Outcomes of Staged Bilateral Hip Arthroscopic Surgery in the Context of Femoroacetabular Impingement Syndrome: A Nested Matched-Pair Control Study Focusing on the Effect of Time Between Procedures


Background: Bilateral hip symptoms from femoroacetabular impingement syndrome (FAIS) are a common finding in patients regardless of athletic involvement. Oftentimes, patients and surgeons choose to stage bilateral hip arthroscopic surgery.

Purpose/hypothesis: The purpose of this study was (1) to compare minimum 2-year outcomes between patients who underwent staged bilateral hip arthroscopic surgery for FAIS to a propensity score-matched control group that underwent unilateral hip arthroscopic surgery and (2) to investigate the effect of time between bilateral procedures on patient-reported outcomes (PROs). We hypothesized that, after bilateral hip arthroscopic surgery, the improvement in outcomes would be similar to that after unilateral hip arthroscopic surgery and the time duration between bilateral procedures would not affect the final outcome.

Methods: Data were retrospectively reviewed on a consecutive series of patients who underwent primary hip arthroscopic surgery at our institution between June 2008 and November 2017. Patients who underwent bilateral hip arthroscopic surgery with minimum 2-year PROs for the modified Harris Hip Score (mHHS), the Nonarthritic Hip Score (NAHS), the Hip Outcome Score-Sports Specific Subscale (HOS-SSS), patient satisfaction, and a visual analog scale (VAS) for pain were included. The study group was matched 1:1 based on age, sex, and body mass index to a control group that only required unilateral hip arthroscopic surgery. Additionally, a subanalysis was performed on the study group to determine the effect of time between arthroscopic procedures. Rates of achieving the minimal clinically important difference (MCID) and Patient Acceptable Symptom State (PASS) for the mHHS and HOS-SSS were determined. The P value was set at <.05.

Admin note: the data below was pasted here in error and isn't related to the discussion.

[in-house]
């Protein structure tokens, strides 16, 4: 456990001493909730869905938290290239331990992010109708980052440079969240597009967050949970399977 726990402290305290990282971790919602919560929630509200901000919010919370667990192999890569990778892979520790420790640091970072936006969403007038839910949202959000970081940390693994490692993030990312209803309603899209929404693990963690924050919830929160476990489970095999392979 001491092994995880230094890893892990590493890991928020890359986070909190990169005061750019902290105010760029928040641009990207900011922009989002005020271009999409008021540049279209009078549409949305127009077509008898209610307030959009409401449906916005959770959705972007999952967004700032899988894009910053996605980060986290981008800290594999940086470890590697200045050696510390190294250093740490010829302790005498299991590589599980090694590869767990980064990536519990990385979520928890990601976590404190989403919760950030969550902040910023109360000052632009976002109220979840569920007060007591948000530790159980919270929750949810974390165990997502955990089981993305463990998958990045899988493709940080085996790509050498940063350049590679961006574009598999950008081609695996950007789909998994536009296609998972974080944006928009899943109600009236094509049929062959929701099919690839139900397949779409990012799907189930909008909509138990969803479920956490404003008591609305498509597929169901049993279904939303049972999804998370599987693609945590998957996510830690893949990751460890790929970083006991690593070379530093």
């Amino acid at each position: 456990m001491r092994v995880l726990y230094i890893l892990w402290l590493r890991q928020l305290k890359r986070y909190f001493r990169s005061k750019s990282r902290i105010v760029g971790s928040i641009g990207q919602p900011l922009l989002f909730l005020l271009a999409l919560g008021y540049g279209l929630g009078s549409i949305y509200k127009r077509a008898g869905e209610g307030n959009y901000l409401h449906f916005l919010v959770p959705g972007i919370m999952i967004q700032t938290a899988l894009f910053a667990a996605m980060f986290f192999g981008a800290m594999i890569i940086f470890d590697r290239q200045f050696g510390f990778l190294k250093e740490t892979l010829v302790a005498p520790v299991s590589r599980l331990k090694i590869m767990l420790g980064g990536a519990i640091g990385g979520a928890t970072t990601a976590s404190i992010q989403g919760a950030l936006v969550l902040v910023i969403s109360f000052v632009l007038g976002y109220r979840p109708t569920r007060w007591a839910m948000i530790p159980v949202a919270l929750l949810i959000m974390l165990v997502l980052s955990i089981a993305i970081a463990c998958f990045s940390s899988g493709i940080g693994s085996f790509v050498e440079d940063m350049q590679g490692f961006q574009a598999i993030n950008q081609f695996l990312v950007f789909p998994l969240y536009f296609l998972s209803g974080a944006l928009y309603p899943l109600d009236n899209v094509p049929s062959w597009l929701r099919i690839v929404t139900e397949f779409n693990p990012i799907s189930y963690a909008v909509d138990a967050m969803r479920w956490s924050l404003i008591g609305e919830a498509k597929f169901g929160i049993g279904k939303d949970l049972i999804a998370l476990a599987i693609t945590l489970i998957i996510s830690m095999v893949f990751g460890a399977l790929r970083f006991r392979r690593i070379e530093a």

Results: A total of 205 patients (410 hips) were included. The mean age and body mass index of the study group were 32.3 ± 13.2 years and 25.0 ± 5.1, respectively. All 410 hips that met the inclusion criteria were matched. There were no significant differences in patient, radiographic, or procedural data. A significant and comparable improvement was reported for all PRO measures and the VAS (P < .0001) in both groups. Similarly, rates of achieving the MCID and PASS were comparable. After dividing the study group based on whether the contralateral procedure was performed <3 months or >3 months after the first procedure, it was determined that patients had a significant improvement and favorable outcomes regardless of time between bilateral procedures.

Conclusion: Patients who underwent unilateral and bilateral hip arthroscopic surgery for FAIS had a significant and comparable improvement in PROs at a minimum 2-year follow-up. A time interval of <3 months or >3 months between bilateral procedures did not affect PROs.

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